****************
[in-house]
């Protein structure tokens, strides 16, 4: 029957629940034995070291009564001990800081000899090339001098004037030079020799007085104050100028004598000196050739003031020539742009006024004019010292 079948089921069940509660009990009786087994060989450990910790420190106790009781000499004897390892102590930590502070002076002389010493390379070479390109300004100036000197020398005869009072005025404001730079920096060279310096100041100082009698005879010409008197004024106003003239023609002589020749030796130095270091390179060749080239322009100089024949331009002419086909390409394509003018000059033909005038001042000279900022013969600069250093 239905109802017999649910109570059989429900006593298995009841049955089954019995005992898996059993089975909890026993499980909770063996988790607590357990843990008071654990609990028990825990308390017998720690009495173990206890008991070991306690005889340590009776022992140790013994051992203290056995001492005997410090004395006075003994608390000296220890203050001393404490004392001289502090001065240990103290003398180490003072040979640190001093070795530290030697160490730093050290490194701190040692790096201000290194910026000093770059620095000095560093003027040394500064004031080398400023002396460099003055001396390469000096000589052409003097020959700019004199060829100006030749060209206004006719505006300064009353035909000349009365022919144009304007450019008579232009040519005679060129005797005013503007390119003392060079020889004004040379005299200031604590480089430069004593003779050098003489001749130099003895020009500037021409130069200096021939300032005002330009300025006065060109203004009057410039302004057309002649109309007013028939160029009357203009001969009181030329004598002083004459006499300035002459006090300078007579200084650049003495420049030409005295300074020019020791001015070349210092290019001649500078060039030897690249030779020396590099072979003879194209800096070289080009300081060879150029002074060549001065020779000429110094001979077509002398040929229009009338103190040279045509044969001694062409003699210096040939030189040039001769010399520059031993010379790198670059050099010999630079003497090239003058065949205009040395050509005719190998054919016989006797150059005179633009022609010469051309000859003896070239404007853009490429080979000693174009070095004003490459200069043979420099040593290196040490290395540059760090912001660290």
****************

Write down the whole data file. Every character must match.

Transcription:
[in-house]
């Protein structure tokens, strides 16, 4: 029957629940034995070291009564001990800081000899090339001098004037030079020799007085104050100028004598000196050739003031020539742009006024004019010292 079948089921069940509660009990009786087994060989450990910790420190106790009781000499004897390892102590930590502070002076002389010493390379070479390109300004100036000197020398005869009072005025404001730079920096060279310096100041100082009698005879010409008197004024106003003239023609002589020749030796130095270091390179060749080239322009100089024949331009002419086909390409394509003018000059033909005038001042000279900022013969600069250093 239905109802017999649910109570059989429900006593298995009841049955089954019995005992898996059993089975909890026993499980909770063996988790607590357990843990008071654990609990028990825990308390017998720690009495173990206890008991070991306690005889340590009776022992140790013994051992203290056995001492005997410090004395006075003994608390000296220890203050001393404490004392001289502090001065240990103290003398180490003072040979640190001093070795530290030697160490730093050290490194701190040692790096201000290194910026000093770059620095000095560093003027040394500064004031080398400023002396460099003055001396390469000096000589052409003097020959700019004199060829100006030749060209206004006719505006300064009353035909000349009365022919144009304007450019008579232009040519005679060129005797005013503007390119003392060079020889004004040379005299200031604590480089430069004593003779050098003489001749130099003895020009500037021409130069200096021939300032005002330009300025006065060109203004009057410039302004057309002649109309007013028939160029009357203009001969009181030329004598002083004459006499300035002459006090300078007579200084650049003495420049030409005295300074020019020791001015070349210092290019001649500078060039030897690249030779020396590099072979003879194209800096070289080009300081060879150029002074060549001065020779000429110094001979077509002398040929229009009338103190040279045509044969001694062409003699210096040939030189040039001769010399520059031993010379790198670059050099010999630079003497090239003058065949205009040395050509005719190998054919016989006797150059005179633009022609010469051309000859003896070239404007853009490429080979000693174009070095004003490459200069043979420099040593290196040490290395540059760090912001660290």